RDA Hunter is proud to introduce ME Program Ambassador Benjamin Bartlett who participated in the ME Program at Maitland Grossmann High School, is completing a Bachelor of Civil Engineering at University of Newcastle and is working on the duplication of Tourle Street Bridge as an undergraduate engineer with Roads and Maritime Services
Name: Benjamin Bartlett
School: Maitland Grossmann High School
University: University of Newcastle
F1 in Schools, UOW Engineering Competitions
Extension 1 Mathematics, Advanced Mathematics, Engineering Studies, Physics, Chemistry, Standard English
To create sustainable social impact by applying engineering knowledge and understanding and by means of infrastructure and management.
Travelling, exploring new places, problem solving, soccer, socialising
I enrolled in Engineering Studies at school in Year 9, not too sure what the subject involved but I had a general interest in structures and how things worked. I quickly took a liking to the subject, especially with all the interesting things it involved, such as designing and building miniature bridges out of balsa and testing them to destruction, this led me to continue studying Engineering for the HSC.
Out of High School I was accepted into a Bachelor of Civil Engineering at Newcastle University, undertaking my studies in 2013. I was also successful in achieving an Industry Scholarship with the Roads & Martime Services (RMS) that would span the duration of my studies. The Scholarship required me to undertake regular work placements over summer breaks from Uni, and also a fulltime year between my 3rd and 4th years of study. This has been a great experience for me, each placement I would work in a different section to maximise my industry understanding.
Over the Uni break in July 2015 I travelled over to India with an organisation called 40K Globe for a Global Internship where I worked as part of a team with 8 fellow Australian students on a water project which aimed to find a sustainable solution to clean drinking water. This involved living in the rural Indian village of Ankanahalli, and yes this meant living the local way – squat toilets, bucket showers, and endless curries, you name it! Whilst over there we conducted large amounts of community surveys, did frequent water testing from multiple sources and widespread research to the issues surrounding the quality of drinking water in these villages. Our conclusion at the end of the month was no surprise, the drinking water was far from safe. Samples recorded extreme amounts of bacteria, fluoride, and potassium which were likely the cause of multiple health issues to villagers. I found the 40K Globe program to be incredibly beneficial to my professional career, being able to use engineering knowledge and understanding to tackle a serious social issue was extremely rewarding, it opened up a whole world of possibilities that a career in engineering can take you.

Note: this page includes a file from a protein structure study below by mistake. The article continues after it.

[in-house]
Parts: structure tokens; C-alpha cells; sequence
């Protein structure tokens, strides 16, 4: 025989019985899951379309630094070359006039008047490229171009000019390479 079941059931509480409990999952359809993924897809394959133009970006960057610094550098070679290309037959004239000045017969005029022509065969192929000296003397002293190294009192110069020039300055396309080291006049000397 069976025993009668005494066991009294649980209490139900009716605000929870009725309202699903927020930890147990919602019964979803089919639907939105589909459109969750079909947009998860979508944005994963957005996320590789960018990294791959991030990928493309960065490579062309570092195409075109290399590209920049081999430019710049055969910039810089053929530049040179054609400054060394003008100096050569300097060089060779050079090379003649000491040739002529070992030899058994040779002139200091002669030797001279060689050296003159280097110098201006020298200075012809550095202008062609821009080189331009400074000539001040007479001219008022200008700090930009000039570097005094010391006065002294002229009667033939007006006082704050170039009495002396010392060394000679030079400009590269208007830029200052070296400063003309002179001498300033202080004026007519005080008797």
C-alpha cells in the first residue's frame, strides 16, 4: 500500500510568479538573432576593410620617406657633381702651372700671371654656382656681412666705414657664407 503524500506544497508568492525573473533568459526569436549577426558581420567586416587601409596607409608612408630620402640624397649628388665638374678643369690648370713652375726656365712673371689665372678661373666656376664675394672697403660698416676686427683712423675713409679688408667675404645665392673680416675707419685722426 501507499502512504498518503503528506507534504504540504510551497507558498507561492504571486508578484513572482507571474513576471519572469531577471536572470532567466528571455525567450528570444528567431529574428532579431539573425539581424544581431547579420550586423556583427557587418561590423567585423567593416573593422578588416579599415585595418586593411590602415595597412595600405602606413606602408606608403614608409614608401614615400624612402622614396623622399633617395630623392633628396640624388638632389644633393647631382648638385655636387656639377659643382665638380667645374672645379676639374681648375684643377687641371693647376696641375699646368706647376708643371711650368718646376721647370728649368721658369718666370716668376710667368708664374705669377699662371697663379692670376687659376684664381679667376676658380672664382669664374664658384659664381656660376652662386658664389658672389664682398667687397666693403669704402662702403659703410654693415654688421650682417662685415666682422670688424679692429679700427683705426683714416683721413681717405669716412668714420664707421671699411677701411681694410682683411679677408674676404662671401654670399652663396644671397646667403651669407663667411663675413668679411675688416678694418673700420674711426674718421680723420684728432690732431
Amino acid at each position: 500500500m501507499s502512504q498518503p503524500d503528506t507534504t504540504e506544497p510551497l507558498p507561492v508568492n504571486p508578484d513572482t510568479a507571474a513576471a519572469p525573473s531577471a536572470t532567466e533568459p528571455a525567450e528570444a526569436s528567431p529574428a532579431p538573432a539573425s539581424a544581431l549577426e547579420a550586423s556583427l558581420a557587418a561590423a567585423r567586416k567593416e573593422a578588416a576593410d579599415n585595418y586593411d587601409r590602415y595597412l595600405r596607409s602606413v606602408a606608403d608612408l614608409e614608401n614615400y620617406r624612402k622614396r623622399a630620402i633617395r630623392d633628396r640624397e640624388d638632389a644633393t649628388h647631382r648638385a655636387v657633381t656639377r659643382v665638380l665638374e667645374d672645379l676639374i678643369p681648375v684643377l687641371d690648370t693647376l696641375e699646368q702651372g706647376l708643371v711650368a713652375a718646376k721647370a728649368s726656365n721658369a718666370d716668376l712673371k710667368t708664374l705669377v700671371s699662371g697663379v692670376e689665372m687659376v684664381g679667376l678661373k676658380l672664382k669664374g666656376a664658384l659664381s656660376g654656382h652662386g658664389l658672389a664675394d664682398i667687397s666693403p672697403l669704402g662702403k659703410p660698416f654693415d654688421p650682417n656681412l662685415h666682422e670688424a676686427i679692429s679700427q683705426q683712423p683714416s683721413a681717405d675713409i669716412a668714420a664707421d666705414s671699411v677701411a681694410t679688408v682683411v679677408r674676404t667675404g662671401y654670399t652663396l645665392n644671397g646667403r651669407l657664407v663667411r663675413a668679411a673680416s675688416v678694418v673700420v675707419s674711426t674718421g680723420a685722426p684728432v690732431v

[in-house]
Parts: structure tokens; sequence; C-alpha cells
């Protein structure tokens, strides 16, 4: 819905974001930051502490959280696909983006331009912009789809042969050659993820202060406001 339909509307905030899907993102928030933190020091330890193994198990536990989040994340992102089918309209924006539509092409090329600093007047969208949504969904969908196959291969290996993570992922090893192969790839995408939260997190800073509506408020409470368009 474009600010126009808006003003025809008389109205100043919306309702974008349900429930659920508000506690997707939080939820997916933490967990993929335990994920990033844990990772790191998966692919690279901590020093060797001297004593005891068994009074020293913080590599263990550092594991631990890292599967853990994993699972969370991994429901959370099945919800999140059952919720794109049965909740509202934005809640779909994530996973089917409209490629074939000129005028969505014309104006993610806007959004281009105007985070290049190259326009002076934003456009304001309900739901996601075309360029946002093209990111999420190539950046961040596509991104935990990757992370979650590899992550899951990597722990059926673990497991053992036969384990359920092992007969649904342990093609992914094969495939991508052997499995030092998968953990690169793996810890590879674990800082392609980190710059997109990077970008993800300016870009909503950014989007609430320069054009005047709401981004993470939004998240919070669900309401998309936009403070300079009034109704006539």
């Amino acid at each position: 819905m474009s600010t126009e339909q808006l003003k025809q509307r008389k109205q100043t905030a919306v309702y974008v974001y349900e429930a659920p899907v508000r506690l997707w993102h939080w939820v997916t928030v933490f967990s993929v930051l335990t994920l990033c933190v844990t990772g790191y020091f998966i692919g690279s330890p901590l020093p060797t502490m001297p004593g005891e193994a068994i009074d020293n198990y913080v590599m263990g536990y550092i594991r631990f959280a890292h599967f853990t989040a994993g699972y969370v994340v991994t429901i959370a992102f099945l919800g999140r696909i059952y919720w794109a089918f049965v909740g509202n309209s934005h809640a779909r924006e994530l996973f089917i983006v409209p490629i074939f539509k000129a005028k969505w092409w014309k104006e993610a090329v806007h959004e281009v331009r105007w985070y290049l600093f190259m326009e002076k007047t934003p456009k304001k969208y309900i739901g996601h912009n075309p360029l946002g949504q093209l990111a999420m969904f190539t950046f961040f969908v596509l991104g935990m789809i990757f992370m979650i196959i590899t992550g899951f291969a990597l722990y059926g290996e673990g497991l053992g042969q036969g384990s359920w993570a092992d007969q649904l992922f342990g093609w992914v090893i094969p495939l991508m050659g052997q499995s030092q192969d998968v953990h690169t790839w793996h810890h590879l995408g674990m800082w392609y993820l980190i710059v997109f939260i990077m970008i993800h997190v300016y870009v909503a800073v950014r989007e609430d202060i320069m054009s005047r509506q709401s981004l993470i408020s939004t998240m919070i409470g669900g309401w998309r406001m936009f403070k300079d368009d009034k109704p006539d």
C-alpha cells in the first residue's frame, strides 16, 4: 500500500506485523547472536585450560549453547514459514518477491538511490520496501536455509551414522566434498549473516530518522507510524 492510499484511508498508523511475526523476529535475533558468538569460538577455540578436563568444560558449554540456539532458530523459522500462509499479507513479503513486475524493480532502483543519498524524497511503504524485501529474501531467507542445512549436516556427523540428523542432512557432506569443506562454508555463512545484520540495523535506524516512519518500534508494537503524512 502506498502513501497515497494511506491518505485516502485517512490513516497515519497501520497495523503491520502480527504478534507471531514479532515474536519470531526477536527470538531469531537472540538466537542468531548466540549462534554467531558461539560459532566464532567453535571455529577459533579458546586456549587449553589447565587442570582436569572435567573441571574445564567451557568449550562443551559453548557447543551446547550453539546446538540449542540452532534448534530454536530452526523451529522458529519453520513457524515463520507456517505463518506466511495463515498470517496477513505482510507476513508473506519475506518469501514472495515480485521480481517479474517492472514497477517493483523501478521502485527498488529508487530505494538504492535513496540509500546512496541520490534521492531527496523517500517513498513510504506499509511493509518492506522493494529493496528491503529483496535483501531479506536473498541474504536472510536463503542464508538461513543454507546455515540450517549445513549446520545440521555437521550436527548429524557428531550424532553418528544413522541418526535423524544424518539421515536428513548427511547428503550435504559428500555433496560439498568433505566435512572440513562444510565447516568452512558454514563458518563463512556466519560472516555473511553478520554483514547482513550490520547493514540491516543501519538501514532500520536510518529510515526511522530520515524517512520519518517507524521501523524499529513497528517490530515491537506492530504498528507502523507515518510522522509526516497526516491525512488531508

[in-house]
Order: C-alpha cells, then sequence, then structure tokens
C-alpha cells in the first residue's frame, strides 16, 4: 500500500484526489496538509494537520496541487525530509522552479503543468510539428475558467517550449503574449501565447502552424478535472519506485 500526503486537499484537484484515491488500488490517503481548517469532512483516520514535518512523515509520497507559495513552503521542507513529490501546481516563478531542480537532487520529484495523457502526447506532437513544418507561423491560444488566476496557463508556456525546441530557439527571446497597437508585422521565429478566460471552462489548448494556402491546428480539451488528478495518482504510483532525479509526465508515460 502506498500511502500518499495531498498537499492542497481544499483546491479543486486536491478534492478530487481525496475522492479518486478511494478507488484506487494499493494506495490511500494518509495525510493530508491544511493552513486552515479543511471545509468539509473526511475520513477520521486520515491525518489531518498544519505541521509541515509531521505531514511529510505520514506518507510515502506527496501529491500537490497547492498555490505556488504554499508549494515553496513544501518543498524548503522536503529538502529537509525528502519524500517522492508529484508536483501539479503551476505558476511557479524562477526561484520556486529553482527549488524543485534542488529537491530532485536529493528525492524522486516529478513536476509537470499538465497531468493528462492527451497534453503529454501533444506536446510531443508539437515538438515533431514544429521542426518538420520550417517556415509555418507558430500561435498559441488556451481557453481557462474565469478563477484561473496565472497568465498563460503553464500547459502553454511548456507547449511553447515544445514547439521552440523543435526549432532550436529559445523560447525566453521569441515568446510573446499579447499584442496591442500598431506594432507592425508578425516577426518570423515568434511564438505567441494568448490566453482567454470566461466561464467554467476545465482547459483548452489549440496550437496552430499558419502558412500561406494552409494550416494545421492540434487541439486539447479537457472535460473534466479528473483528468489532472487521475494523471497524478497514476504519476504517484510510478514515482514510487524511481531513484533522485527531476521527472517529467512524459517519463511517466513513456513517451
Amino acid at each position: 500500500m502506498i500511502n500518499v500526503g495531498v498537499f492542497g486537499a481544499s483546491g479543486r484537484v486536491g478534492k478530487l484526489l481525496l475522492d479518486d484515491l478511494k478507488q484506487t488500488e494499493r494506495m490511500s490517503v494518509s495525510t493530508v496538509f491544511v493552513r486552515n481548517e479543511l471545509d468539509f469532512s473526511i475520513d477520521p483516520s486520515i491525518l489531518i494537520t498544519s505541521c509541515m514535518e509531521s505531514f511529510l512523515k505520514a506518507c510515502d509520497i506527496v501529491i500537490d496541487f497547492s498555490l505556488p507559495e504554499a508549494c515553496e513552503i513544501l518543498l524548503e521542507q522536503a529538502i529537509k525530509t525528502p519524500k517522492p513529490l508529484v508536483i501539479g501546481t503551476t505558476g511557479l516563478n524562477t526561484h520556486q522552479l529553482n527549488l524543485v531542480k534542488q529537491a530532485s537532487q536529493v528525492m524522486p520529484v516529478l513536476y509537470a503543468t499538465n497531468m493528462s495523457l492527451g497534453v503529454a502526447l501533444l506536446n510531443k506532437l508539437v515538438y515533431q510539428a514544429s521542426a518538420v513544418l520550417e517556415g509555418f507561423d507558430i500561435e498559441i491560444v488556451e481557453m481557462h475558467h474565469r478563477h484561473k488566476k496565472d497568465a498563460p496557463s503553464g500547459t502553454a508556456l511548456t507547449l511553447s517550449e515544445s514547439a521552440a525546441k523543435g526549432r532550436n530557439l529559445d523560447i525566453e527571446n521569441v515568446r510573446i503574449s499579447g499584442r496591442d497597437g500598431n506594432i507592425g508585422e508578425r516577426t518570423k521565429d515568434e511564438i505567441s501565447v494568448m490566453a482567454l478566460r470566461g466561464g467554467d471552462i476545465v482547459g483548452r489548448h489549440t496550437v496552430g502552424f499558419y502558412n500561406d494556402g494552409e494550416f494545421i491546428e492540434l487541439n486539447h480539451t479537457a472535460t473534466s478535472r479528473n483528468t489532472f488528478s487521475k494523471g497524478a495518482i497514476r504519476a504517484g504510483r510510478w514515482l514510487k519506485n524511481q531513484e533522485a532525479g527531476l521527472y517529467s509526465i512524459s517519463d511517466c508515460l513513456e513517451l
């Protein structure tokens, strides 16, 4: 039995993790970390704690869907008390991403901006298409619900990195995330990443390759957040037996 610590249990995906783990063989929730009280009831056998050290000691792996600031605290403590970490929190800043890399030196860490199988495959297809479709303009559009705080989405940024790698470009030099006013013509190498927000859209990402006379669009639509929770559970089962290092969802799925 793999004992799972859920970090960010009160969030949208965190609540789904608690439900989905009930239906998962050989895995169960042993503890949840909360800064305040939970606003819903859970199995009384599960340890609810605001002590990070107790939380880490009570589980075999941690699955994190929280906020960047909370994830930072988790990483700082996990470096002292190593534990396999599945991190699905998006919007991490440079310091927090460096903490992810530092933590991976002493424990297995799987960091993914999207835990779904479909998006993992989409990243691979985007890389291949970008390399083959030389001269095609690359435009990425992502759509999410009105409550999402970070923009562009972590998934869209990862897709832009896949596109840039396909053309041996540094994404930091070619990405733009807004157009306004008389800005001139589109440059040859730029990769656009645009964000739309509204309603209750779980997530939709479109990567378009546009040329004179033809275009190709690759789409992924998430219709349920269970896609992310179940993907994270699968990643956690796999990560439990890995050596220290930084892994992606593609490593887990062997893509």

In December 2015 I was asked to return to India to lead a team of my own to complete the next phase of the water project. I had received extensive training in project management, conflict resolution, problem solving, organisation, emergency procedures and team mentorship prior to my departure. I was responsible for the wellbeing of 6 young Aussie’s in less than adequate conditions, whilst also being responsible for the success of the project; this was something I needed to be well prepared for. At this stage of the project we were much more focussed on defining a sustainable solution set now that the problem we faced was well defined by the team on the ground before us. Through large amounts of research, problem solving and meetings with local academics and authorities we were able to design a system that would deliver clean drinking water to villagers on a regular basis. We also began working on education tools that would enable locals to understand the health risks associated with poor water quality and hygiene. The system was implemented successfully by the continuing team in January, they also trialled education tools for the local children, this would be continued as part of the ongoing water project. I learnt a great deal over the month as Team Leader, employing skills I will retain with me throughout both my personal and professional life.
As part of my scholarship at the RMS, I am currently working as an undergraduate engineer for the duration of 2016. As part of the Project Delivery team in Newcastle I am working on the Duplication of Tourle Street – Kooragang. The project aims to improve traffic flow by upgrading the existing road corridor to four continuous travel lanes between Industrial Drive and Fern Bay, this involves construction of a new two lane bridge on the western side of the existing bridge. Construction is due to commence in April 2016 where I will work as part of the site team, gaining involvement in Project Management duties.
Yes, as I undertook Engineering Studies in Years 9 and 10 I had already experienced the benefits of the ME Program, such as the F1 in Schools program which involved teams of students designing a model F1 car using CAD software, which would be presented and raced at regional competitions.
Yes, the ME Program provided engagement into what a career in engineering can involve and allowed students to think innovatively whilst at school. I was encouraged to think on a more global level with the program enabling me to explore the broader avenues of my career.